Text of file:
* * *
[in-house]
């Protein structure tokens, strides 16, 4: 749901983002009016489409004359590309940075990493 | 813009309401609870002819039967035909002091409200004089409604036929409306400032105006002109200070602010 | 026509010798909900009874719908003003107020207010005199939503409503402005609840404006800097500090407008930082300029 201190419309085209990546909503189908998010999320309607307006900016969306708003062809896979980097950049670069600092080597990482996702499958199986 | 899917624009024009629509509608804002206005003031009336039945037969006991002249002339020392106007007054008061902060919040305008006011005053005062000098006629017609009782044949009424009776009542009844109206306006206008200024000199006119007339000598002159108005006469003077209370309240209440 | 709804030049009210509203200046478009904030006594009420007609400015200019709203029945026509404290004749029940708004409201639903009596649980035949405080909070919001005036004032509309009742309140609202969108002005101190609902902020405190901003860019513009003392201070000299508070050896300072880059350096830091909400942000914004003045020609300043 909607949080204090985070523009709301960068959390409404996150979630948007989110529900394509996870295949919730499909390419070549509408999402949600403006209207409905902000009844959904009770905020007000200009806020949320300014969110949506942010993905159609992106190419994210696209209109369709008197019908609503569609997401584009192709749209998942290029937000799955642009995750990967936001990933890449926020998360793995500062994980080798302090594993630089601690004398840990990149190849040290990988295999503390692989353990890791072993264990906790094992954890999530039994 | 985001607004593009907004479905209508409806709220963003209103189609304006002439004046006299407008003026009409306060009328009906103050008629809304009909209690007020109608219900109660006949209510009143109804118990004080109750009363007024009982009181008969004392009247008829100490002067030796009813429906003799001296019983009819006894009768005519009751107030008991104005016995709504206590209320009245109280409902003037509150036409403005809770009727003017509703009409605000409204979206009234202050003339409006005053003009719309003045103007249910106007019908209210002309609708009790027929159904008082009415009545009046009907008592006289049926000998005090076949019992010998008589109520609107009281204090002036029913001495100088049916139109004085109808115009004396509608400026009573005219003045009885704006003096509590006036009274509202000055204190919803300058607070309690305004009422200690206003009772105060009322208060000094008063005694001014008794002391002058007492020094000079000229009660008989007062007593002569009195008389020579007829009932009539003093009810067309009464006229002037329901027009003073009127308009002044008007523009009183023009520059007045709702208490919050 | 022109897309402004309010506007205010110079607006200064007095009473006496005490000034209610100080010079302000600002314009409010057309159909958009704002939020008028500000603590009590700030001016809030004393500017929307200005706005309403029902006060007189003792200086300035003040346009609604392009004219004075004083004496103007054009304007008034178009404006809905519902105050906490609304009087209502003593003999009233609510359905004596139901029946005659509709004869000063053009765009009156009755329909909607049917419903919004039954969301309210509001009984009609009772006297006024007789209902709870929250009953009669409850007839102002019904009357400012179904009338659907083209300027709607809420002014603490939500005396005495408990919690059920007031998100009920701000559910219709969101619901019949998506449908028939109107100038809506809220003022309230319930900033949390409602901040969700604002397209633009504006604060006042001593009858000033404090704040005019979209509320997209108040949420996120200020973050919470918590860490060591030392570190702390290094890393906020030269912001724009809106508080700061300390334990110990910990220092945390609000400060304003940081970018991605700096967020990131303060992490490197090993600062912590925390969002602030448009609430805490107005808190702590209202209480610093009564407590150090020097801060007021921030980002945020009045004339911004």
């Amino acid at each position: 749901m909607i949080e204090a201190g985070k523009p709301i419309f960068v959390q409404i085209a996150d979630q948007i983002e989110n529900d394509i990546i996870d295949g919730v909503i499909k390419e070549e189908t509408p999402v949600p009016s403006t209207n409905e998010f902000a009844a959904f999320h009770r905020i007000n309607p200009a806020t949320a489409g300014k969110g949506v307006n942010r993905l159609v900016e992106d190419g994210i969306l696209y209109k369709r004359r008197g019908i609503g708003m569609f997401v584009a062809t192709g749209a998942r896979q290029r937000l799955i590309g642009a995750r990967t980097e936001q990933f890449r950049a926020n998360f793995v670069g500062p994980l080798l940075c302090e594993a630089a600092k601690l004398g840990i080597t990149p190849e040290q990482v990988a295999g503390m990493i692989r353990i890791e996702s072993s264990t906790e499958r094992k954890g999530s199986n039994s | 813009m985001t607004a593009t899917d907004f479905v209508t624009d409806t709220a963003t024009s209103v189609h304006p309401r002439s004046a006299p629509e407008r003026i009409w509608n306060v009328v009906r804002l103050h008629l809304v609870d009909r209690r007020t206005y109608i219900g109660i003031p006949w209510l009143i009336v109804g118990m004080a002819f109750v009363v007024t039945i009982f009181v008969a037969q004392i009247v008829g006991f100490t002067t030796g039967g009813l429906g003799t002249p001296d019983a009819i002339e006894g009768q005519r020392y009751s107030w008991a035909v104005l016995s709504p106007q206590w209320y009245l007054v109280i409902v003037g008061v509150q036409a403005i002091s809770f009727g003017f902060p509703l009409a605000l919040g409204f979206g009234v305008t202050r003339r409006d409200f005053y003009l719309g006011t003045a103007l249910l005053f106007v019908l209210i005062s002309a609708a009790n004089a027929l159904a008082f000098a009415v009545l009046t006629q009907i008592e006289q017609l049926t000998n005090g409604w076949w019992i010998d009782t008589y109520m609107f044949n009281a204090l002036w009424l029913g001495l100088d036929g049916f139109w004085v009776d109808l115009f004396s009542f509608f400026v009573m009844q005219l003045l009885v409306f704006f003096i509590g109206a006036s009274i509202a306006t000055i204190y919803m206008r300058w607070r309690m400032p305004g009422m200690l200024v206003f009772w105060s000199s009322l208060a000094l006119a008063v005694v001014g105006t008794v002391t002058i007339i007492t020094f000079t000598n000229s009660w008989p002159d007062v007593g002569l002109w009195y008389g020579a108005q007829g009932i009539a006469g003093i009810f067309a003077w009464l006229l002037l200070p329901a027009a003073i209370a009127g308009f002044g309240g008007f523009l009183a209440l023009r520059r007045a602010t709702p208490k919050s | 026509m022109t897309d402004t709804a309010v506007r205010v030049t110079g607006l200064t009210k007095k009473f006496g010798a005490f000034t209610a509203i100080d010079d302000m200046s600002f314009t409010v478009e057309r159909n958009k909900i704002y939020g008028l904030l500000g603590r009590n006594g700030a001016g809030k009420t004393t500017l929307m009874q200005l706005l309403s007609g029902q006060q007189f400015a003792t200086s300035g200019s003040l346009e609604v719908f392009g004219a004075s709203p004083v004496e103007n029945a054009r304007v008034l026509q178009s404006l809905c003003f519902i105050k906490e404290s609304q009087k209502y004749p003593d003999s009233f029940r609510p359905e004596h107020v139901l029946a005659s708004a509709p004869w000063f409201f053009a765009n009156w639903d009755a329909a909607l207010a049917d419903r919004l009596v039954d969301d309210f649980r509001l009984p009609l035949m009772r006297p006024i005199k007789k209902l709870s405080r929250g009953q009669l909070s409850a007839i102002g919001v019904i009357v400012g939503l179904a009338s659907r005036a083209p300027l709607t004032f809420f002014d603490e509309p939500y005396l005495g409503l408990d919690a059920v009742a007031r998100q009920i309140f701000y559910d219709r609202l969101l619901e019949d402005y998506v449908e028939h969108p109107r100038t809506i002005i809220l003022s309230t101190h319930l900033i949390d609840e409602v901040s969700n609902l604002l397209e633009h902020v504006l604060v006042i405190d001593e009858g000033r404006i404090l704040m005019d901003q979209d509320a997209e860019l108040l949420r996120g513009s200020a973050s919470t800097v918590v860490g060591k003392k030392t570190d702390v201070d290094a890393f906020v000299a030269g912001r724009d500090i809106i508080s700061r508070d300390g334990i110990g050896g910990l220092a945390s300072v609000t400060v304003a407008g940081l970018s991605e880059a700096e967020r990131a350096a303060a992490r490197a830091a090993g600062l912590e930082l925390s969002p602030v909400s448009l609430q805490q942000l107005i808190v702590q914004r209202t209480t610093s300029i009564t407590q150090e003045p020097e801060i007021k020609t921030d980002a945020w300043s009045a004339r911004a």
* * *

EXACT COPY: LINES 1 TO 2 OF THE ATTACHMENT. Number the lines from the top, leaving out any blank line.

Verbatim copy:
[in-house]
């Protein structure tokens, strides 16, 4: 749901983002009016489409004359590309940075990493 | 813009309401609870002819039967035909002091409200004089409604036929409306400032105006002109200070602010 | 026509010798909900009874719908003003107020207010005199939503409503402005609840404006800097500090407008930082300029 201190419309085209990546909503189908998010999320309607307006900016969306708003062809896979980097950049670069600092080597990482996702499958199986 | 899917624009024009629509509608804002206005003031009336039945037969006991002249002339020392106007007054008061902060919040305008006011005053005062000098006629017609009782044949009424009776009542009844109206306006206008200024000199006119007339000598002159108005006469003077209370309240209440 | 709804030049009210509203200046478009904030006594009420007609400015200019709203029945026509404290004749029940708004409201639903009596649980035949405080909070919001005036004032509309009742309140609202969108002005101190609902902020405190901003860019513009003392201070000299508070050896300072880059350096830091909400942000914004003045020609300043 909607949080204090985070523009709301960068959390409404996150979630948007989110529900394509996870295949919730499909390419070549509408999402949600403006209207409905902000009844959904009770905020007000200009806020949320300014969110949506942010993905159609992106190419994210696209209109369709008197019908609503569609997401584009192709749209998942290029937000799955642009995750990967936001990933890449926020998360793995500062994980080798302090594993630089601690004398840990990149190849040290990988295999503390692989353990890791072993264990906790094992954890999530039994 | 985001607004593009907004479905209508409806709220963003209103189609304006002439004046006299407008003026009409306060009328009906103050008629809304009909209690007020109608219900109660006949209510009143109804118990004080109750009363007024009982009181008969004392009247008829100490002067030796009813429906003799001296019983009819006894009768005519009751107030008991104005016995709504206590209320009245109280409902003037509150036409403005809770009727003017509703009409605000409204979206009234202050003339409006005053003009719309003045103007249910106007019908209210002309609708009790027929159904008082009415009545009046009907008592006289049926000998005090076949019992010998008589109520609107009281204090002036029913001495100088049916139109004085109808115009004396509608400026009573005219003045009885704006003096509590006036009274509202000055204190919803300058607070309690305004009422200690206003009772105060009322208060000094008063005694001014008794002391002058007492020094000079000229009660008989007062007593002569009195008389020579007829009932009539003093009810067309009464006229002037329901027009003073009127308009002044008007523009009183023009520059007045709702208490919050 | 022109897309402004309010506007205010110079607006200064007095009473006496005490000034209610100080010079302000600002314009409010057309159909958009704002939020008028500000603590009590700030001016809030004393500017929307200005706005309403029902006060007189003792200086300035003040346009609604392009004219004075004083004496103007054009304007008034178009404006809905519902105050906490609304009087209502003593003999009233609510359905004596139901029946005659509709004869000063053009765009009156009755329909909607049917419903919004039954969301309210509001009984009609009772006297006024007789209902709870929250009953009669409850007839102002019904009357400012179904009338659907083209300027709607809420002014603490939500005396005495408990919690059920007031998100009920701000559910219709969101619901019949998506449908028939109107100038809506809220003022309230319930900033949390409602901040969700604002397209633009504006604060006042001593009858000033404090704040005019979209509320997209108040949420996120200020973050919470918590860490060591030392570190702390290094890393906020030269912001724009809106508080700061300390334990110990910990220092945390609000400060304003940081970018991605700096967020990131303060992490490197090993600062912590925390969002602030448009609430805490107005808190702590209202209480610093009564407590150090020097801060007021921030980002945020009045004339911004």